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Old 12-19-2005, 12:37 PM
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Default Theory of Deadweight Information Loss

Theory of Deadweight Information Loss --

Purpose: To distinguish one line of wagering as superior to a parallel line when the end result between the two (total amounts wagered by all parties, the pot size) is the same.

The following must be in effect for two wagering lines to be considered parallel:
I - All action for both lines must take place within one betting round (one street)
II - All action for both lines must result in the exact same total wagers and total pot size at the end of the betting round.

The Theory of Deadweight Information Loss:
Given two parallel wagering lines, the superior line is the one that reveals the most information about the opponents' hand prior to him revealing his cards.

In this fashion, a player gains two benefits:

A - The player gains more information in order to make the proper decision for this hand.

B - The player gains more information on how an opponent plays his cards, often just before those cards are revealed. This information is valuable for other hands in the future.

In many cases benefit 'A' is not enough to dissuade you from making the incorrect decision; but it has provided information none-the-less.

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For instance, consider the following NLHE example:
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Hero -- Holding AA from the Button with 40xBB
Villain -- Holding KJ from the SB with 25xBB

Hero - AA raises 3xBB…
…Villain - KJ calls from SB.

flop K J 4 (7 BB pot)

Villain leads out with a 3BB bet…
…Action to Hero is 3BB to call 10BB

Two scenarios:
------------------
1) Hero raises all-in ; Villain calls.
2) Hero raises to 12xBB ; Villain pushes all in ; Hero calls

Even though in the second scenario the Hero was provided extra information about the strength of the Villains hand, the pot odds and the strength of his cards necessitated a call.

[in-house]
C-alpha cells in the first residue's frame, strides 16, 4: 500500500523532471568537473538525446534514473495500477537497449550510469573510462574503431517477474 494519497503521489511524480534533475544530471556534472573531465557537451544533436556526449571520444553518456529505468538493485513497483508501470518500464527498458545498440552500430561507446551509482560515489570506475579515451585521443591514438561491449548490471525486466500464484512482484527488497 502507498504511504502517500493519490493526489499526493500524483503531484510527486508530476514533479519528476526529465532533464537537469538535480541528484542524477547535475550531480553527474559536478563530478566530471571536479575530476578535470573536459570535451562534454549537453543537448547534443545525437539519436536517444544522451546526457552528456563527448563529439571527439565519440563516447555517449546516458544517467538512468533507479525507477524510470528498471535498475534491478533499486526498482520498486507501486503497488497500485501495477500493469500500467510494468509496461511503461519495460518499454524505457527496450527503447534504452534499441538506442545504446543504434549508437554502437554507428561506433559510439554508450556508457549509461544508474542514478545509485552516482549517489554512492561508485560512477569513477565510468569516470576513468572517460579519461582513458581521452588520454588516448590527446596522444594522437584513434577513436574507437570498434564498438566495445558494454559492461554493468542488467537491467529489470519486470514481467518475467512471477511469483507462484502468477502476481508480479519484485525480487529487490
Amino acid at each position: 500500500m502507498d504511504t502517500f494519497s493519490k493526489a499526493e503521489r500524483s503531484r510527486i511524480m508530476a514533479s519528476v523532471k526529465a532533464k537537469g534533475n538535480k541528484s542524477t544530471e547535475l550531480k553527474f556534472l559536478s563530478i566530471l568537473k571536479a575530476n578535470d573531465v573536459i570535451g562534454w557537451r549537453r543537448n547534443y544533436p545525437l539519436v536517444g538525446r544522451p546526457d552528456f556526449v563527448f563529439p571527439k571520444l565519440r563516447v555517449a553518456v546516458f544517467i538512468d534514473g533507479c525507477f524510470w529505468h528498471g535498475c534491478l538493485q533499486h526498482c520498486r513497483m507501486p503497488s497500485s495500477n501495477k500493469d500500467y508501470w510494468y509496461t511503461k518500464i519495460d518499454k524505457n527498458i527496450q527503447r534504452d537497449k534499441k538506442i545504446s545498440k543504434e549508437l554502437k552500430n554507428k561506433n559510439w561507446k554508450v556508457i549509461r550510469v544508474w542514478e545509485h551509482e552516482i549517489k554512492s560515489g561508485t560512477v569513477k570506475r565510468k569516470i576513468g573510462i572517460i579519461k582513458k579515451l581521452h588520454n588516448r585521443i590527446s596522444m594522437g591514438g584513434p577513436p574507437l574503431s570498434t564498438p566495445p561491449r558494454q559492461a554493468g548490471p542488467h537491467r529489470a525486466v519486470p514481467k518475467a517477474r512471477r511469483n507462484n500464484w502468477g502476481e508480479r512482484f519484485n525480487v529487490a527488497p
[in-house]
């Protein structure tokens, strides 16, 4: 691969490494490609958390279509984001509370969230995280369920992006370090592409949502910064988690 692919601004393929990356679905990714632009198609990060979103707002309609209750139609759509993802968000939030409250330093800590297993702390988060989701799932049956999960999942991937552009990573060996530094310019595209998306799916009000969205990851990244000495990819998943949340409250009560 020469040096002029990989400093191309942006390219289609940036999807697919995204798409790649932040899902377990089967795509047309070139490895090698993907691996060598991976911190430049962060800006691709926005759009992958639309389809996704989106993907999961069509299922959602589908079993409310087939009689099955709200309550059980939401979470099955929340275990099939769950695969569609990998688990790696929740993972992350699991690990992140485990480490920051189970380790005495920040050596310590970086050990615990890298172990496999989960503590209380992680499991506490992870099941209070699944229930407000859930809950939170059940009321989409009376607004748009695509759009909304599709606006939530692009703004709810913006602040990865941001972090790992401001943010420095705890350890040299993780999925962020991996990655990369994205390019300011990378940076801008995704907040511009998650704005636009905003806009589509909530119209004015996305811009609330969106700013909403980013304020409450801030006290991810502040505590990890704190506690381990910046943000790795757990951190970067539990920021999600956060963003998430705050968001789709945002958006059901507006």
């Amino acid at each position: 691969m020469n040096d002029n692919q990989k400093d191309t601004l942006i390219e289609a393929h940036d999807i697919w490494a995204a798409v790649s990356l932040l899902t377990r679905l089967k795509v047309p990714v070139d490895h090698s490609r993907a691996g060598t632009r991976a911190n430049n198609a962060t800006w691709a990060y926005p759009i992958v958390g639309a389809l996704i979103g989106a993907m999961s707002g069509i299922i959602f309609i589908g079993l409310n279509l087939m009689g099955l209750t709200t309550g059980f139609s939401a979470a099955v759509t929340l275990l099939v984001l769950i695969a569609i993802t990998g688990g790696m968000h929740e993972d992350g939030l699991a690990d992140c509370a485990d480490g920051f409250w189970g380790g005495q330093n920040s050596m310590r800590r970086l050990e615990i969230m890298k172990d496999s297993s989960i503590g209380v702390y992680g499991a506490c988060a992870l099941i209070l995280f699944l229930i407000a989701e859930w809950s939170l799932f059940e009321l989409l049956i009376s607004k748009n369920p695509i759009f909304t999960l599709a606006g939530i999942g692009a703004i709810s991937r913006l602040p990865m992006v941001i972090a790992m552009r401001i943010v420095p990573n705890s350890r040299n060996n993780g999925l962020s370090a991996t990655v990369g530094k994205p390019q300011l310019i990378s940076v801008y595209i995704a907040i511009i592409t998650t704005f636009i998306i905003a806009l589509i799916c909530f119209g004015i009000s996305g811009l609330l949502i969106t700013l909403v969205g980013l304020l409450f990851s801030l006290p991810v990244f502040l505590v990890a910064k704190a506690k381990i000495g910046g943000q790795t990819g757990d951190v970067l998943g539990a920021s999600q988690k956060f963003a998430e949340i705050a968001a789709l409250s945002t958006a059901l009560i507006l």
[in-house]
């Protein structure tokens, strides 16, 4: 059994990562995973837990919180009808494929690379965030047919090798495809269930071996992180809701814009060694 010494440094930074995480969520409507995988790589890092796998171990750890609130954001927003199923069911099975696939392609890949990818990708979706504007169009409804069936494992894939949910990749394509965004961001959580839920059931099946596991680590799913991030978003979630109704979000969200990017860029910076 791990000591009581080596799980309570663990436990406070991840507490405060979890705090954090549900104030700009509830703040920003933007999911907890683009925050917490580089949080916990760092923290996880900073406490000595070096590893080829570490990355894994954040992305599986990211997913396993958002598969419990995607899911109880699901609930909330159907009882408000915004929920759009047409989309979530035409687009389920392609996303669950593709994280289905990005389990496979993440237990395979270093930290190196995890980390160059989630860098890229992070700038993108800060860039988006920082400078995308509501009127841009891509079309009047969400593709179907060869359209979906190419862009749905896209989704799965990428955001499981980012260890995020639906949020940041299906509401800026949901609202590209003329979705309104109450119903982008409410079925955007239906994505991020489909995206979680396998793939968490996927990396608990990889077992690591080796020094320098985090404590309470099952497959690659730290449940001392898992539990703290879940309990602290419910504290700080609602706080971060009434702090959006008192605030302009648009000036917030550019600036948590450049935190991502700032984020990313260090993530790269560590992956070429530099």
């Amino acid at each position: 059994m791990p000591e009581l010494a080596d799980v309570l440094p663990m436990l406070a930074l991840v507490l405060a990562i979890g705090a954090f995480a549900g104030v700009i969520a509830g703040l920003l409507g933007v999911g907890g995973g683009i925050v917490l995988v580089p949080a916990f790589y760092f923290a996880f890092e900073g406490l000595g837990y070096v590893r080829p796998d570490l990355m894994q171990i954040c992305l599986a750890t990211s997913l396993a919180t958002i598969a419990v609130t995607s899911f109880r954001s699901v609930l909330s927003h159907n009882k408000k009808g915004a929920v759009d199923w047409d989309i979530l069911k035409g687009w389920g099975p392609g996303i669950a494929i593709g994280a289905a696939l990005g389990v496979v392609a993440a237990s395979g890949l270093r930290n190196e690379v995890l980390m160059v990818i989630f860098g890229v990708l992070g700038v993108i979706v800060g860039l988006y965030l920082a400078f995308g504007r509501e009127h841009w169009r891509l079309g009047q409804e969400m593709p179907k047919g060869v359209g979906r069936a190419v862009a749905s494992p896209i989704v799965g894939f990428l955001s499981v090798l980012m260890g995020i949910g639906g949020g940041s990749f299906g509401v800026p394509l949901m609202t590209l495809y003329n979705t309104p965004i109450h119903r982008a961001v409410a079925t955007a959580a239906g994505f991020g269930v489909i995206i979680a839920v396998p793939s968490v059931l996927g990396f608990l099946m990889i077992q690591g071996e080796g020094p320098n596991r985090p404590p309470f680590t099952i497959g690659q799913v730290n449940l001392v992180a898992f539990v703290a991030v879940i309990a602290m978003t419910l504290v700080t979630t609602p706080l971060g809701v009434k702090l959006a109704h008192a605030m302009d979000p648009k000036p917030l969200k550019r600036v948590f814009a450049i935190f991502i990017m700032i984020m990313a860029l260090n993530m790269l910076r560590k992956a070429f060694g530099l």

Consider that when a player is making an incorrect guess as to his opponent’s strength, (as in the above case) he has an 'Evidence Threshold' (ET) that is always 1.00. When that level is breeched, he realizes his mistake because of the overwhelming evidence at hand, and changes his judgment. In this case, Scenario 1 represented a ET impact of .02 (only 2% evidence out of 100% needed to persuade Hero that he is beaten) Scenario 2 represented an ET impact of .22 at the second decision point ( An extra 20%, but Hero still needs 100% to lay it down, so he calls)

So we made an extra 20%, but then pissed it away. Well it didn’t just disappear.

Similar to a dead-weight loss of mutual benefits in economics, there are betting lines that result in a dead-weight loss of information – Accumulation against the ET that may be useless to the short-term outcome, but is gleaned for future reference.

Additionally, good players accumulate many small bits of information by obeying the Theory of Deadweight Information Loss in choosing their betting patterns, and in this manner accumulate more knowledge about their opponents which results in a greater likelihood of a 'threshold breech.'

A player who avoids deadweight loss of information in his play will become sensitive more quickly to an opponent, and will better be able to judge his later actions.

All of this is just a restatement of a lot of obvious stuff, but I think there is something to be said for information gathering in every nook and cranny you can find… including making sure your betting is getting the maximum information out of your opponent for use in this and later hands..

I have a few more scenarios to post later on, involving weaker hands and how accumulation of small amounts of information that might otherwise have been missed can lead to laying down hands to a trap that you sniffed coming, and lead to pushing a marginal edge to cause your opponent to lay off a hand. Both are things we do every day, but it is always a keen idea to explore those habits and better understand them.

I appreciate your thoughts;

Keith
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  #2  
Old 12-19-2005, 03:21 PM
AaronBrown AaronBrown is offline
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Default Re: Theory of Deadweight Information Loss

Most poker theory takes a different approach. The information in B is not necessarily valuable. A good player will keep track of the information she has revealed, and act in the future to frustrate people trying to take advantage of it. Granted most players have some degree of predictability, so it does make sense to assume they are likely to act as they have in the past. However the value of this kind of information in poker is much less than in other games, and the better the players, the less valuable it is.

The usual poker advice is if you are willing to call a raise (including an all-in raise) you should make it yourself. The main exception is when you are slow-playing, you also need to work in exceptions for deception. But in general, it takes a stronger hand to call a raise than to make a raise, and to bet less than the maximum amount you are willing to bet gives options to the other player, and thus is passive.